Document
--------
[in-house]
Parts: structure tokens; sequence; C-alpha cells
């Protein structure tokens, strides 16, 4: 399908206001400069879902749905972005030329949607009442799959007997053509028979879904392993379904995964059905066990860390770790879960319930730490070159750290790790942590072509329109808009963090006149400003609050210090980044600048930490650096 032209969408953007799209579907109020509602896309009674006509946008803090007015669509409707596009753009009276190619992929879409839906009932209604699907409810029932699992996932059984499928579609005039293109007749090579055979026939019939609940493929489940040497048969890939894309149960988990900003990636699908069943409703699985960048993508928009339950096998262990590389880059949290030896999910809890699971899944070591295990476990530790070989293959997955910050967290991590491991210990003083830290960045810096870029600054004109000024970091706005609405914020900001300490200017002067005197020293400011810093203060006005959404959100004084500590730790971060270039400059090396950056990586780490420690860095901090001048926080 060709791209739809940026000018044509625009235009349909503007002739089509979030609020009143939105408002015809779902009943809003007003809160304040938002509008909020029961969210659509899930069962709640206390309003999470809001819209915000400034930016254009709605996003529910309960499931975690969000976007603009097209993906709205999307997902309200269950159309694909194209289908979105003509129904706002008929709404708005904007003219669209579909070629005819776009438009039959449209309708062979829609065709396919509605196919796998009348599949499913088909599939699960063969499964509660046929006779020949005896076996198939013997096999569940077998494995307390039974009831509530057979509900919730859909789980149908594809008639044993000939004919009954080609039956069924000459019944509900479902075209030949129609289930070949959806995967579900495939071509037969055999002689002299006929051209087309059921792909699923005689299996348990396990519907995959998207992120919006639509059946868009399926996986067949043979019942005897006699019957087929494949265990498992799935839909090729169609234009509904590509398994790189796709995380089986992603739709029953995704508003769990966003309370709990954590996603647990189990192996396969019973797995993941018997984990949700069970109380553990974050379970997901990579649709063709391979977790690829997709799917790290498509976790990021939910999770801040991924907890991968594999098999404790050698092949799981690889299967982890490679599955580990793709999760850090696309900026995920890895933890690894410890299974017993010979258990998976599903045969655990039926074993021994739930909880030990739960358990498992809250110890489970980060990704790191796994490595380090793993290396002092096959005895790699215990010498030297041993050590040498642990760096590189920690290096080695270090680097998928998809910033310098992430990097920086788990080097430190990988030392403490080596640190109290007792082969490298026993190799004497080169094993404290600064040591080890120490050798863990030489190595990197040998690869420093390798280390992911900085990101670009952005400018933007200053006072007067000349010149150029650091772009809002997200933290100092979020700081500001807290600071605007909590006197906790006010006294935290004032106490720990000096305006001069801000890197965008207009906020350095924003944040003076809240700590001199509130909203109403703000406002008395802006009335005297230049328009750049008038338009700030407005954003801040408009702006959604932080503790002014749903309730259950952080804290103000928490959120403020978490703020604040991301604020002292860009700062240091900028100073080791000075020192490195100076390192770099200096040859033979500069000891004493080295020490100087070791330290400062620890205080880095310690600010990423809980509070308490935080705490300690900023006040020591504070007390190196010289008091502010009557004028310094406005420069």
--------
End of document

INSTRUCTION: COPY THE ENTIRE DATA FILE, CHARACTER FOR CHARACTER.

[in-house]
Parts: structure tokens; sequence; C-alpha cells
């Protein structure tokens, strides 16, 4: 399908206001400069879902749905972005030329949607009442799959007997053509028979879904392993379904995964059905066990860390770790879960319930730490070159750290790790942590072509329109808009963090006149400003609050210090980044600048930490650096 032209969408953007799209579907109020509602896309009674006509946008803090007015669509409707596009753009009276190619992929879409839906009932209604699907409810029932699992996932059984499928579609005039293109007749090579055979026939019939609940493929489940040497048969890939894309149960988990900003990636699908069943409703699985960048993508928009339950096998262990590389880059949290030896999910809890699971899944070591295990476990530790070989293959997955910050967290991590491991210990003083830290960045810096870029600054004109000024970091706005609405914020900001300490200017002067005197020293400011810093203060006005959404959100004084500590730790971060270039400059090396950056990586780490420690860095901090001048926080 060709791209739809940026000018044509625009235009349909503007002739089509979030609020009143939105408002015809779902009943809003007003809160304040938002509008909020029961969210659509899930069962709640206390309003999470809001819209915000400034930016254009709605996003529910309960499931975690969000976007603009097209993906709205999307997902309200269950159309694909194209289908979105003509129904706002008929709404708005904007003219669209579909070629005819776009438009039959449209309708062979829609065709396919509605196919796998009348599949499913088909599939699960063969499964509660046929006779020949005896076996198939013997096999569940077998494995307390039974009831509530057979509900919730859909789980149908594809008639044993000939004919009954080609039956069924000459019944509900479902075209030949129609289930070949959806995967579900495939071509037969055999002689002299006929051209087309059921792909699923005689299996348990396990519907995959998207992120919006639509059946868009399926996986067949043979019942005897006699019957087929494949265990498992799935839909090729169609234009509904590509398994790189796709995380089986992603739709029953995704508003769990966003309370709990954590996603647990189990192996396969019973797995993941018997984990949700069970109380553990974050379970997901990579649709063709391979977790690829997709799917790290498509976790990021939910999770801040991924907890991968594999098999404790050698092949799981690889299967982890490679599955580990793709999760850090696309900026995920890895933890690894410890299974017993010979258990998976599903045969655990039926074993021994739930909880030990739960358990498992809250110890489970980060990704790191796994490595380090793993290396002092096959005895790699215990010498030297041993050590040498642990760096590189920690290096080695270090680097998928998809910033310098992430990097920086788990080097430190990988030392403490080596640190109290007792082969490298026993190799004497080169094993404290600064040591080890120490050798863990030489190595990197040998690869420093390798280390992911900085990101670009952005400018933007200053006072007067000349010149150029650091772009809002997200933290100092979020700081500001807290600071605007909590006197906790006010006294935290004032106490720990000096305006001069801000890197965008207009906020350095924003944040003076809240700590001199509130909203109403703000406002008395802006009335005297230049328009750049008038338009700030407005954003801040408009702006959604932080503790002014749903309730259950952080804290103000928490959120403020978490703020604040991301604020002292860009700062240091900028100073080791000075020192490195100076390192770099200096040859033979500069000891004493080295020490100087070791330290400062620890205080880095310690600010990423809980509070308490935080705490300690900023006040020591504070007390190196010289008091502010009557004028310094406005420069």